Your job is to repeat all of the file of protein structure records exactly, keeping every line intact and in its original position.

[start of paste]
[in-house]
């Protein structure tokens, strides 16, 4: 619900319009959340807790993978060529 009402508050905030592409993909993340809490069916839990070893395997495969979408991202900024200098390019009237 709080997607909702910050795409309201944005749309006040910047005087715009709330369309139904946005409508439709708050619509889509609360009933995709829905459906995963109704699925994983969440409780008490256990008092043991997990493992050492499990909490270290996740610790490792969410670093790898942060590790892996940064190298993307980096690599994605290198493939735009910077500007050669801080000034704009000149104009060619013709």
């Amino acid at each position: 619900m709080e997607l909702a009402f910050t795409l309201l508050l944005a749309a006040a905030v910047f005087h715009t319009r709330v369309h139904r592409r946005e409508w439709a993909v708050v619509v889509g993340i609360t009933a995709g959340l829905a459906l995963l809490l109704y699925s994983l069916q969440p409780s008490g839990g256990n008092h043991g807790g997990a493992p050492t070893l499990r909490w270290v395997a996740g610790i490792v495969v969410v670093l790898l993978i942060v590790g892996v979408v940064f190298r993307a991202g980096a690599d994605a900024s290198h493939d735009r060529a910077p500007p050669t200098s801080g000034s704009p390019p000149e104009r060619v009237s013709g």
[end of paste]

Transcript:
[in-house]
């Protein structure tokens, strides 16, 4: 619900319009959340807790993978060529 009402508050905030592409993909993340809490069916839990070893395997495969979408991202900024200098390019009237 709080997607909702910050795409309201944005749309006040910047005087715009709330369309139904946005409508439709708050619509889509609360009933995709829905459906995963109704699925994983969440409780008490256990008092043991997990493992050492499990909490270290996740610790490792969410670093790898942060590790892996940064190298993307980096690599994605290198493939735009910077500007050669801080000034704009000149104009060619013709």
């Amino acid at each position: 619900m709080e997607l909702a009402f910050t795409l309201l508050l944005a749309a006040a905030v910047f005087h715009t319009r709330v369309h139904r592409r946005e409508w439709a993909v708050v619509v889509g993340i609360t009933a995709g959340l829905a459906l995963l809490l109704y699925s994983l069916q969440p409780s008490g839990g256990n008092h043991g807790g997990a493992p050492t070893l499990r909490w270290v395997a996740g610790i490792v495969v969410v670093l790898l993978i942060v590790g892996v979408v940064f190298r993307a991202g980096a690599d994605a900024s290198h493939d735009r060529a910077p500007p050669t200098s801080g000034s704009p390019p000149e104009r060619v009237s013709g």